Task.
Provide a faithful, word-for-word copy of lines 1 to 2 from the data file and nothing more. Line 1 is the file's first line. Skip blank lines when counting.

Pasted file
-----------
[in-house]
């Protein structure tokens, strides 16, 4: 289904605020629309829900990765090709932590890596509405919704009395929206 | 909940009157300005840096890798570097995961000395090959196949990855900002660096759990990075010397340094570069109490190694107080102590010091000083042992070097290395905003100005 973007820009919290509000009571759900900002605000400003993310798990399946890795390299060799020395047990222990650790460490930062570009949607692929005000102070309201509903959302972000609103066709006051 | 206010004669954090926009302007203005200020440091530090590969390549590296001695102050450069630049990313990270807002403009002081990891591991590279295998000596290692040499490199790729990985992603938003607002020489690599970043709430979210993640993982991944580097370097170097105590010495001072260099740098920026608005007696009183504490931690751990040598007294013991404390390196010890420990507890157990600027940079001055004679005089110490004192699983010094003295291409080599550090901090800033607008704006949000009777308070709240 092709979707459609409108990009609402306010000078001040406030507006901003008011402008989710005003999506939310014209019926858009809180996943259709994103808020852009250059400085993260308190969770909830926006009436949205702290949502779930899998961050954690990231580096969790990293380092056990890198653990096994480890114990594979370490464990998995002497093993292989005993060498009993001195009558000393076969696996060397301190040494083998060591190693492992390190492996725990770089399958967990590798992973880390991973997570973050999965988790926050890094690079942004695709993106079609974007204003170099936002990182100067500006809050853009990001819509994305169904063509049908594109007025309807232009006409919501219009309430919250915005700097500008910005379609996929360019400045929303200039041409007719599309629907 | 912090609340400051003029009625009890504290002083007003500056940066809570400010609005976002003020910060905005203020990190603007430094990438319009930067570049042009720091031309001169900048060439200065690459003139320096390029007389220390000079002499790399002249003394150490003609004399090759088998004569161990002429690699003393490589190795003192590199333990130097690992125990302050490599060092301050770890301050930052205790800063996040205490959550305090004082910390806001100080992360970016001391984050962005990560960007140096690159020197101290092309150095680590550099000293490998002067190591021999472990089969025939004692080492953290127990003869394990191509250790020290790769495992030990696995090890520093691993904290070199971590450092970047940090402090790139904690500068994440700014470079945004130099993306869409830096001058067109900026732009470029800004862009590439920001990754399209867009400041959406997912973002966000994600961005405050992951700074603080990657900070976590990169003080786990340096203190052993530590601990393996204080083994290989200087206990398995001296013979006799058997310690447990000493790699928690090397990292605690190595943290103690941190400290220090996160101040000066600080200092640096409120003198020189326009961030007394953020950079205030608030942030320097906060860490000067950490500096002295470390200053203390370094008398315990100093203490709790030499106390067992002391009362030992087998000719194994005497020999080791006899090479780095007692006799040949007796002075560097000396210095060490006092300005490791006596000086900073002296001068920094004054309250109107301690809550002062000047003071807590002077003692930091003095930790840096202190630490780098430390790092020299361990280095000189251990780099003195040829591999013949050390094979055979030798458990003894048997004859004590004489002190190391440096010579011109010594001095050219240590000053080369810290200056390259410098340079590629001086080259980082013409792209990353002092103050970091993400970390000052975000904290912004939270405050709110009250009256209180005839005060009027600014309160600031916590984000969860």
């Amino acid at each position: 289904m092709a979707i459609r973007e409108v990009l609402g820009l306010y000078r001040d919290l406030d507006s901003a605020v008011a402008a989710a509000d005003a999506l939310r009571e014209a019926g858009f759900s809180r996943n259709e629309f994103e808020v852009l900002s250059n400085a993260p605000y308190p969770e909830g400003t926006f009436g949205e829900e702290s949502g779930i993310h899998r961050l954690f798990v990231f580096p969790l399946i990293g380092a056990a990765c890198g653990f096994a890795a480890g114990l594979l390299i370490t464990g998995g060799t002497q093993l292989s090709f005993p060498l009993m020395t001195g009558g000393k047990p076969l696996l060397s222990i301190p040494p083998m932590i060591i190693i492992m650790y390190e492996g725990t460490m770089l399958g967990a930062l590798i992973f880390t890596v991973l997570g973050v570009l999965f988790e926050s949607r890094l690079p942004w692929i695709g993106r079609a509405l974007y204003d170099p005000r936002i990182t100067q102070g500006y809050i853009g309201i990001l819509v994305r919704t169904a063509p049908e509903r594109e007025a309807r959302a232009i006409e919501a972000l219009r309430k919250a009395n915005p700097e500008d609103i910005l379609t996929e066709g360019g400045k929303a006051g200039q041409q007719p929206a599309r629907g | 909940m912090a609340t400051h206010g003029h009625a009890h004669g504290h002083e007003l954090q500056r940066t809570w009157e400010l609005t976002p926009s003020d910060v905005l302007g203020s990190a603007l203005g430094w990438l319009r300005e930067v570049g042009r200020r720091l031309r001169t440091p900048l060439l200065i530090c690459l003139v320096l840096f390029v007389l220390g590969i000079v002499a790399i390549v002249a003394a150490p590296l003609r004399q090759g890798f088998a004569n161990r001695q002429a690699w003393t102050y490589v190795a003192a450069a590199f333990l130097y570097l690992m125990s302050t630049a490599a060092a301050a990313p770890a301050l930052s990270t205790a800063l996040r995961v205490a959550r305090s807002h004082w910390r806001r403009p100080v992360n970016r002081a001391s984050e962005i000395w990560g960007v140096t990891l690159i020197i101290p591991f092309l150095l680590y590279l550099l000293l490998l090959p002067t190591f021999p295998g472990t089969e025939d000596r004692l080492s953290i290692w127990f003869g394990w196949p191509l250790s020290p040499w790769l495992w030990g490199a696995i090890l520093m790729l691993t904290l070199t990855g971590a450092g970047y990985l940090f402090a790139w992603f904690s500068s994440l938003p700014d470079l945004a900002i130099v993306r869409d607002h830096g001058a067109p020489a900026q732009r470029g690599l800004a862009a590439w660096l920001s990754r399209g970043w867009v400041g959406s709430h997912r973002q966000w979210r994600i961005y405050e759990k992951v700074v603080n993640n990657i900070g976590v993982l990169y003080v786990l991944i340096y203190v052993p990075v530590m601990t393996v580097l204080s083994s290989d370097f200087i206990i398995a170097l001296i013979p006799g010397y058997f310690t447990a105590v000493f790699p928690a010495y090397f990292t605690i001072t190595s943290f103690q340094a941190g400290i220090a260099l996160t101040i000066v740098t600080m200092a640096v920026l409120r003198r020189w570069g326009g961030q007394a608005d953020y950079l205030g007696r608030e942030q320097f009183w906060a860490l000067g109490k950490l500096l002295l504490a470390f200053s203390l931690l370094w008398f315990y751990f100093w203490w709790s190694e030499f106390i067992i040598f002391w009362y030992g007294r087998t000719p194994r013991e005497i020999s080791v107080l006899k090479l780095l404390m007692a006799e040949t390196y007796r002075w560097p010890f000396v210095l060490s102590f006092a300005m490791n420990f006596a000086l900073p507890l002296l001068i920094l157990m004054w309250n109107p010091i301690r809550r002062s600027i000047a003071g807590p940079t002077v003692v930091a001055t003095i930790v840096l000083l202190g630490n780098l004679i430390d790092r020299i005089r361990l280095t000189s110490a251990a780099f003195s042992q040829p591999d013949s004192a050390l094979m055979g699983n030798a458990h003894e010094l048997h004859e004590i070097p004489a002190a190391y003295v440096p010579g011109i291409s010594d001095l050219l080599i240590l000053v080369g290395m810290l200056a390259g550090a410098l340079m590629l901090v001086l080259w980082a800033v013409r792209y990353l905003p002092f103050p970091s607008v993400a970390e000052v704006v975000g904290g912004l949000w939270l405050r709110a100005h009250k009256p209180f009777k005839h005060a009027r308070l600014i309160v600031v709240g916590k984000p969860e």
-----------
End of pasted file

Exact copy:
[in-house]
């Protein structure tokens, strides 16, 4: 289904605020629309829900990765090709932590890596509405919704009395929206 | 909940009157300005840096890798570097995961000395090959196949990855900002660096759990990075010397340094570069109490190694107080102590010091000083042992070097290395905003100005 973007820009919290509000009571759900900002605000400003993310798990399946890795390299060799020395047990222990650790460490930062570009949607692929005000102070309201509903959302972000609103066709006051 | 206010004669954090926009302007203005200020440091530090590969390549590296001695102050450069630049990313990270807002403009002081990891591991590279295998000596290692040499490199790729990985992603938003607002020489690599970043709430979210993640993982991944580097370097170097105590010495001072260099740098920026608005007696009183504490931690751990040598007294013991404390390196010890420990507890157990600027940079001055004679005089110490004192699983010094003295291409080599550090901090800033607008704006949000009777308070709240 092709979707459609409108990009609402306010000078001040406030507006901003008011402008989710005003999506939310014209019926858009809180996943259709994103808020852009250059400085993260308190969770909830926006009436949205702290949502779930899998961050954690990231580096969790990293380092056990890198653990096994480890114990594979370490464990998995002497093993292989005993060498009993001195009558000393076969696996060397301190040494083998060591190693492992390190492996725990770089399958967990590798992973880390991973997570973050999965988790926050890094690079942004695709993106079609974007204003170099936002990182100067500006809050853009990001819509994305169904063509049908594109007025309807232009006409919501219009309430919250915005700097500008910005379609996929360019400045929303200039041409007719599309629907 | 912090609340400051003029009625009890504290002083007003500056940066809570400010609005976002003020910060905005203020990190603007430094990438319009930067570049042009720091031309001169900048060439200065690459003139320096390029007389220390000079002499790399002249003394150490003609004399090759088998004569161990002429690699003393490589190795003192590199333990130097690992125990302050490599060092301050770890301050930052205790800063996040205490959550305090004082910390806001100080992360970016001391984050962005990560960007140096690159020197101290092309150095680590550099000293490998002067190591021999472990089969025939004692080492953290127990003869394990191509250790020290790769495992030990696995090890520093691993904290070199971590450092970047940090402090790139904690500068994440700014470079945004130099993306869409830096001058067109900026732009470029800004862009590439920001990754399209867009400041959406997912973002966000994600961005405050992951700074603080990657900070976590990169003080786990340096203190052993530590601990393996204080083994290989200087206990398995001296013979006799058997310690447990000493790699928690090397990292605690190595943290103690941190400290220090996160101040000066600080200092640096409120003198020189326009961030007394953020950079205030608030942030320097906060860490000067950490500096002295470390200053203390370094008398315990100093203490709790030499106390067992002391009362030992087998000719194994005497020999080791006899090479780095007692006799040949007796002075560097000396210095060490006092300005490791006596000086900073002296001068920094004054309250109107301690809550002062000047003071807590002077003692930091003095930790840096202190630490780098430390790092020299361990280095000189251990780099003195040829591999013949050390094979055979030798458990003894048997004859004590004489002190190391440096010579011109010594001095050219240590000053080369810290200056390259410098340079590629001086080259980082013409792209990353002092103050970091993400970390000052975000904290912004939270405050709110009250009256209180005839005060009027600014309160600031916590984000969860």